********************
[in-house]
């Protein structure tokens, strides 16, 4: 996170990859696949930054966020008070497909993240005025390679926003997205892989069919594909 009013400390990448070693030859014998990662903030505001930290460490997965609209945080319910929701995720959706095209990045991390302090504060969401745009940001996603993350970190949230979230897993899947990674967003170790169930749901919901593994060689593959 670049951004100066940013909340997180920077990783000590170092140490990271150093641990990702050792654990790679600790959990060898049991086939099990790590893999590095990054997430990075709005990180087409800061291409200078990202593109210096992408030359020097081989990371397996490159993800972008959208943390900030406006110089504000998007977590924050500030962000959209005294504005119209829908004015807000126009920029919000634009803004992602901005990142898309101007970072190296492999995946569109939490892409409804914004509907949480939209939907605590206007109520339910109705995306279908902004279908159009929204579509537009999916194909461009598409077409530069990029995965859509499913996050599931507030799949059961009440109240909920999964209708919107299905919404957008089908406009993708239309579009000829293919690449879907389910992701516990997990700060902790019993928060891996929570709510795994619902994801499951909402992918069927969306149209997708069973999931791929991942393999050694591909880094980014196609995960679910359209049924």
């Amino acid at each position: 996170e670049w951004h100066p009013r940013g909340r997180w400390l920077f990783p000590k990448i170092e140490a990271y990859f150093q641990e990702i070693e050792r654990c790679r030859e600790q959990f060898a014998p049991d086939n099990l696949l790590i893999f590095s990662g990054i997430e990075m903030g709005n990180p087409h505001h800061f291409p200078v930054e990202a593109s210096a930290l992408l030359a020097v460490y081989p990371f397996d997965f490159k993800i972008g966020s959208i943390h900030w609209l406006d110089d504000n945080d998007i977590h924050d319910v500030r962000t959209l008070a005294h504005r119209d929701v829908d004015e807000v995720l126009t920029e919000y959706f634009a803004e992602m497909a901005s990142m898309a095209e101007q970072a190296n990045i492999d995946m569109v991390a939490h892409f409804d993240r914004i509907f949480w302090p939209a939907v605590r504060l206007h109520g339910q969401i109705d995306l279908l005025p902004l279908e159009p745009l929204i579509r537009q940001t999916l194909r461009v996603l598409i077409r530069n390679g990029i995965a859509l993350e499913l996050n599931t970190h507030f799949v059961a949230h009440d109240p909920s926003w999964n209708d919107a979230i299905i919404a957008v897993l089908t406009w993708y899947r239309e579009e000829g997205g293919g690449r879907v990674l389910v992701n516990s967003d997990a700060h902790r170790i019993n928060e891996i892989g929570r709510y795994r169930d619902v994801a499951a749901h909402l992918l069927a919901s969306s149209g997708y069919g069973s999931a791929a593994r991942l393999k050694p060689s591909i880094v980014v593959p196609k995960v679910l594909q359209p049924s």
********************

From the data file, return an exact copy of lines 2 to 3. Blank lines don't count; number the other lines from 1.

């Protein structure tokens, strides 16, 4: 996170990859696949930054966020008070497909993240005025390679926003997205892989069919594909 009013400390990448070693030859014998990662903030505001930290460490997965609209945080319910929701995720959706095209990045991390302090504060969401745009940001996603993350970190949230979230897993899947990674967003170790169930749901919901593994060689593959 670049951004100066940013909340997180920077990783000590170092140490990271150093641990990702050792654990790679600790959990060898049991086939099990790590893999590095990054997430990075709005990180087409800061291409200078990202593109210096992408030359020097081989990371397996490159993800972008959208943390900030406006110089504000998007977590924050500030962000959209005294504005119209829908004015807000126009920029919000634009803004992602901005990142898309101007970072190296492999995946569109939490892409409804914004509907949480939209939907605590206007109520339910109705995306279908902004279908159009929204579509537009999916194909461009598409077409530069990029995965859509499913996050599931507030799949059961009440109240909920999964209708919107299905919404957008089908406009993708239309579009000829293919690449879907389910992701516990997990700060902790019993928060891996929570709510795994619902994801499951909402992918069927969306149209997708069973999931791929991942393999050694591909880094980014196609995960679910359209049924």
């Amino acid at each position: 996170e670049w951004h100066p009013r940013g909340r997180w400390l920077f990783p000590k990448i170092e140490a990271y990859f150093q641990e990702i070693e050792r654990c790679r030859e600790q959990f060898a014998p049991d086939n099990l696949l790590i893999f590095s990662g990054i997430e990075m903030g709005n990180p087409h505001h800061f291409p200078v930054e990202a593109s210096a930290l992408l030359a020097v460490y081989p990371f397996d997965f490159k993800i972008g966020s959208i943390h900030w609209l406006d110089d504000n945080d998007i977590h924050d319910v500030r962000t959209l008070a005294h504005r119209d929701v829908d004015e807000v995720l126009t920029e919000y959706f634009a803004e992602m497909a901005s990142m898309a095209e101007q970072a190296n990045i492999d995946m569109v991390a939490h892409f409804d993240r914004i509907f949480w302090p939209a939907v605590r504060l206007h109520g339910q969401i109705d995306l279908l005025p902004l279908e159009p745009l929204i579509r537009q940001t999916l194909r461009v996603l598409i077409r530069n390679g990029i995965a859509l993350e499913l996050n599931t970190h507030f799949v059961a949230h009440d109240p909920s926003w999964n209708d919107a979230i299905i919404a957008v897993l089908t406009w993708y899947r239309e579009e000829g997205g293919g690449r879907v990674l389910v992701n516990s967003d997990a700060h902790r170790i019993n928060e891996i892989g929570r709510y795994r169930d619902v994801a499951a749901h909402l992918l069927a919901s969306s149209g997708y069919g069973s999931a791929a593994r991942l393999k050694p060689s591909i880094v980014v593959p196609k995960v679910l594909q359209p049924s």